I am moving into waters I have never been in literacy and realising learning is messy, noisy, uncomfortable, inquiry-based, opinionated, creative, collaborative and play-based. I am learning through my twitter PLN that innovation, creativity and digital media allowing for personalised learning and differentiation is scaling up pedagogy and shifting our practice into the 21st century. I am learning more about building student efficacy, passion and engagement through tools, negotiated inquiry and project based learning.

    I have followed the #D5 chats on twitter and have bought some books and read the wikis. It is based on very sound principals and I am drawn to many of it’s beliefs particularly with building independence and reading good fit books as opposed to levelled readers. I can’t help but wonder though, is it really as revolutionary as many teachers following it believe it to be? Is it really that different to Vic Early Years Literacy Block? Is it something us Victorian teachers have always done in a prettier ribbon?

    – Yes D5 has choice on the day, BUT they do HAVE to do the 5 tasks at some point over the week. So is that choice or postponed control?

    – D5 has 5 strategies, but no one seems to fit them all in. So can it really be called D5? A diluted system is not effective.

    -Writing hour? In an already crowded curriculum and after 2 hours of D5, how do schools timetable more time for writing. Shouldn’t it be more integrated through strategies like Writer’s Notebook or Writer’s Craft?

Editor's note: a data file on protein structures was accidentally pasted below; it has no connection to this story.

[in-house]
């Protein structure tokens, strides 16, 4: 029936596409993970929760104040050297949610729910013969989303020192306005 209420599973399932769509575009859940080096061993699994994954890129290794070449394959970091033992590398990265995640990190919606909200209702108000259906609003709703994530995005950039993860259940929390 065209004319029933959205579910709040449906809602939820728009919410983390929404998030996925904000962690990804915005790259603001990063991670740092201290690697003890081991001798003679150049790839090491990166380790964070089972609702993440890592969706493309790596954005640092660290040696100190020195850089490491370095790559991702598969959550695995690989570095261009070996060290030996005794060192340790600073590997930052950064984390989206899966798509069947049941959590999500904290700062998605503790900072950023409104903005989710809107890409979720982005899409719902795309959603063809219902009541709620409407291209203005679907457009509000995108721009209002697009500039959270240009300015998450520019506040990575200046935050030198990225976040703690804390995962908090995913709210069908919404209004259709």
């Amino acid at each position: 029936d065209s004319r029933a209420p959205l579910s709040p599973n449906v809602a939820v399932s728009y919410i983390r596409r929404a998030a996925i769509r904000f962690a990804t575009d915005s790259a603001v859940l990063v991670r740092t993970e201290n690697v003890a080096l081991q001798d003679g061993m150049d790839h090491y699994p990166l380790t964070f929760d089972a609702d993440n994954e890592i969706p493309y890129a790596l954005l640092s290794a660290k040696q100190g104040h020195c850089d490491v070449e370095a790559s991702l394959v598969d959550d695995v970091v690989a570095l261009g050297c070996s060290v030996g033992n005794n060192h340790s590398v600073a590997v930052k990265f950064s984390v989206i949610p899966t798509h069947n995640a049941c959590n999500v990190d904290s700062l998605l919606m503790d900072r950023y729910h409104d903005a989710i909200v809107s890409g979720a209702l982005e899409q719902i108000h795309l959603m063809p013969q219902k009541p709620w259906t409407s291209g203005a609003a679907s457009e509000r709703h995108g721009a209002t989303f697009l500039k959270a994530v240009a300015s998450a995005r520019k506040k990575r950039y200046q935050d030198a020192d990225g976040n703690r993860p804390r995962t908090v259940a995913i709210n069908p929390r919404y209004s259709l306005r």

-It is a behaviour system also so are teachers falsely believing that because their students are quiet, they are engaged?

    -Opportunities for inquiry? It still operates in controlled, timed rotations.

    I am trying to disrupt my practice this year and am trying to scale up my pedagogy in the areas of literacy particularly with my new role. I am interested in classrooms of the future- well of the now!! Check this out. If we are planning to teach today’s kids, we are already too late. Innovation must be bold.

    And although I am a long way from setting up ‘learning islands’ and ‘collaboration corners’ I think the purpose of these innovators is building up student efficacy as future life long learners. Im excited by this thinking and bold design. So I question D5 as being truly innovative or being the best management/organisation system for classroom teachers who like to keep classrooms quiet and tidy.

    I am thinking out loud, and have many things I am learning and wishing I could play with, tinker with and implement this year. Just because Early Years Literacy Block always worked for me before does not mean I should be complacent, agreeing or uninspiring to my students. Lets scale up! Let’s be bold! And more importantly let’s be brave!

    What does the future in literacy hold?? I don’t know but I am sure excited to be part of it!

    Jasmine 🙂

  3. Our staff is looking to visit schools who have implemented the daily five for more that a year in Grade 1& 2 area. Can anyone tell me the names of a victorian school that has done this program for more thatn 12 months so that we may contact them. contact person name if possible too please.

    1. Hello Pauline
      You are most welcome to visit my Grade Two classroom to check out the Daily Five in action. My College is located in melbourne’s western suburbs.